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On the loss of Philadelphia... can't hold out much longer...
Item # 617096
January 7, 1778
THE PENNSYLVANIA LEDGER OR THE WEEKLY ADVERTISER, Philadelphia, Jan. 7, 1778 This was a Tory newspaper published in Philadelphia when the British occupied the city. It began in 1775 and ended when the British evacuated the city in May of 1778. Not surprisingly, the masthead features an engraving of the Royal coat-of-arms.
Page 2 mentions from Boston that: "...arrived here under an escort of American light dragoons, the Hon. JOHN HANCOCK, Esq., President of the American CONGRESS, and first Major-General of the militia of this state...his arrival was made known by ringing the bells, the discharge of 13 cannon...He received the compliments of gentlemen of all orders..." and a bit more. And also that: "...two of the worthy and patriotic members of the Continental Congress for this state, the honourable Samuel and John Adams, Esqrs., arrived...informed from good authority that Gen. Gates's command is enlarged to Peek's Kill and that Gen. Putnam goes to the southward."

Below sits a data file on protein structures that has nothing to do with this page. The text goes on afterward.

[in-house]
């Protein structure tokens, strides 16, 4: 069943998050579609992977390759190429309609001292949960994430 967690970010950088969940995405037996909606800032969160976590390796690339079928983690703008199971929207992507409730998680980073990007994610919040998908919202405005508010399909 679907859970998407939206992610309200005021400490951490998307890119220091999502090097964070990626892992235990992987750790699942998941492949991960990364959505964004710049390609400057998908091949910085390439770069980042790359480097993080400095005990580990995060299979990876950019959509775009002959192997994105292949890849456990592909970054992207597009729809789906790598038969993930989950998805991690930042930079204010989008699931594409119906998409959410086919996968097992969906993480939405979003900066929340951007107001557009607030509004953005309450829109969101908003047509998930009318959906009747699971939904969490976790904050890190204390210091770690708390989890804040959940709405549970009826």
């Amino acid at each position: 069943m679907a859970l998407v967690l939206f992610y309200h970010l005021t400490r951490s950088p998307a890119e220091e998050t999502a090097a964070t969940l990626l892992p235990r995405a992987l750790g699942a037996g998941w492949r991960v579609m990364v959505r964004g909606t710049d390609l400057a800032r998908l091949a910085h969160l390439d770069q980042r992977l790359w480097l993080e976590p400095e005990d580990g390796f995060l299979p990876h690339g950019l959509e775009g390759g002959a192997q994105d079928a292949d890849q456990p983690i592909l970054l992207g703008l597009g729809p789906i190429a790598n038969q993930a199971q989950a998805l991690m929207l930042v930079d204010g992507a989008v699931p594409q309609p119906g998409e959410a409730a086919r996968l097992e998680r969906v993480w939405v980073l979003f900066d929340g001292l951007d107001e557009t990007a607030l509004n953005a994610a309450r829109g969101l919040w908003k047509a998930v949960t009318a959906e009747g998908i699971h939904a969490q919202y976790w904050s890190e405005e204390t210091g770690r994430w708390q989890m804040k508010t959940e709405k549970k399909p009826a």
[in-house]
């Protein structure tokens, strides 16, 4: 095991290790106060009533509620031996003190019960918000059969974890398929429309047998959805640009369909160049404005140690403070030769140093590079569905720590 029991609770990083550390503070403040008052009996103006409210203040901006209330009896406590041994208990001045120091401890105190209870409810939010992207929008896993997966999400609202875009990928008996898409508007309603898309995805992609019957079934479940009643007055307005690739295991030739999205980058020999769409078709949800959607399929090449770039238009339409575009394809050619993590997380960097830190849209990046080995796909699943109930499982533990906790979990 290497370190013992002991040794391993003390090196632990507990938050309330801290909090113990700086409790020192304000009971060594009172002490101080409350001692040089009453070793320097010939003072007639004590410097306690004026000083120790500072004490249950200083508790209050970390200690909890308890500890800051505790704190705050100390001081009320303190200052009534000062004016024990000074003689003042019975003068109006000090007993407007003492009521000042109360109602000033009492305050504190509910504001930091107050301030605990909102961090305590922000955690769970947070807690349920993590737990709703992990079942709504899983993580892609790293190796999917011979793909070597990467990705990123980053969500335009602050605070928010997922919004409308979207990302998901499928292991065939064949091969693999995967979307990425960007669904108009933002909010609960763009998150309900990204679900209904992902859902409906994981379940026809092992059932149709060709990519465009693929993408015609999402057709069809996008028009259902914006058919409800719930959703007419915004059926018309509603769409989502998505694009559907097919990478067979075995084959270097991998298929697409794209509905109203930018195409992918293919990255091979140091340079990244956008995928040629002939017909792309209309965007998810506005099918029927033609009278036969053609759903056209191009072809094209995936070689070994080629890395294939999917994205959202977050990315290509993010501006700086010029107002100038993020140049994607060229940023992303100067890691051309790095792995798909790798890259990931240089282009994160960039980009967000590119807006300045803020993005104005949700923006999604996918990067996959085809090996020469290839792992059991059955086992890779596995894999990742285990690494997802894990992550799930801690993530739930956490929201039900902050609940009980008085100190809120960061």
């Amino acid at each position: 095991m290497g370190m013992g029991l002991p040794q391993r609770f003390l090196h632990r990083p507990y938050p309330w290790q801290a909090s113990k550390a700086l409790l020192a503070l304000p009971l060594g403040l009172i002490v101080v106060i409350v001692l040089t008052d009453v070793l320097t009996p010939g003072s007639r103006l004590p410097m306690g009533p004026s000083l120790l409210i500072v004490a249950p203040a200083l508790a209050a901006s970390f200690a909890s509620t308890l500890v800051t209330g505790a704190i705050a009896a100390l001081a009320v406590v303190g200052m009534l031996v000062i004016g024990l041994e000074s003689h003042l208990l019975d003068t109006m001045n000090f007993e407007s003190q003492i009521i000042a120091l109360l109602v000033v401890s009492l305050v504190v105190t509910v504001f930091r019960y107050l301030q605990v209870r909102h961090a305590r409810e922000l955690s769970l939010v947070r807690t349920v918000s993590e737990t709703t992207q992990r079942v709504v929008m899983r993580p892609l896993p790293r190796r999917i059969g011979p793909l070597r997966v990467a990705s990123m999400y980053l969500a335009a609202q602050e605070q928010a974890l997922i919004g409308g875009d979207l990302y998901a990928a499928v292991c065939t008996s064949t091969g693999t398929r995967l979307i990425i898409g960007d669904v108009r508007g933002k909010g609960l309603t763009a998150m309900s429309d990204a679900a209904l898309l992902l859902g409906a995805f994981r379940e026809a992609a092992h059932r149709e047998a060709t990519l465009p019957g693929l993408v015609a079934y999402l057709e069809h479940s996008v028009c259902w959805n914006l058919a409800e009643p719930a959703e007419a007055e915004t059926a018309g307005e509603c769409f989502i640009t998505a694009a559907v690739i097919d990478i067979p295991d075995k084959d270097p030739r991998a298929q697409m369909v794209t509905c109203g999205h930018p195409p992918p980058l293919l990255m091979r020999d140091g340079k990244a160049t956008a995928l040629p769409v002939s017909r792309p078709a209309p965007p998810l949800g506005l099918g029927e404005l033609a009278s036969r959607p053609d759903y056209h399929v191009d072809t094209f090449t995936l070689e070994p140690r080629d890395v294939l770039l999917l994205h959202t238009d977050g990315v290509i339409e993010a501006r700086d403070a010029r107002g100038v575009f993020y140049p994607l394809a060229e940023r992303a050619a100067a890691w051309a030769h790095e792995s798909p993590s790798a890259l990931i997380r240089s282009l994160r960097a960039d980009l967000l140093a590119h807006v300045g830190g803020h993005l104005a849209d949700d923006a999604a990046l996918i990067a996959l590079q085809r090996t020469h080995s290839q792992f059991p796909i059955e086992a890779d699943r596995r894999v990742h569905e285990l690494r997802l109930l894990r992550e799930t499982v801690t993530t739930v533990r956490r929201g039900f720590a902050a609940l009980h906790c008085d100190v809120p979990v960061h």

A report headed "Fish-Kill" begins: "On the 27th of Nov. General Putnam with the troops under his command, marched down towards King's-Bridge, with a view to draw out the enemy to battle..." with more. Another item notes: "We hear the loss of Philadelphia is most sensibly felt by the rebels, & that the judicious among them begin to think they cannot hold it many campaigns as the soldiers complain for want of cloathing and are severely treated by their officers for the most trifling faults; this added to their being greatly in want of medicine in their camp, occasions much murmuring among them." Yet another report notes a military encounter near the Bronx (see).
Four pages, various numeric notations in margins next to ads (this was the editor's copy), very nice condition.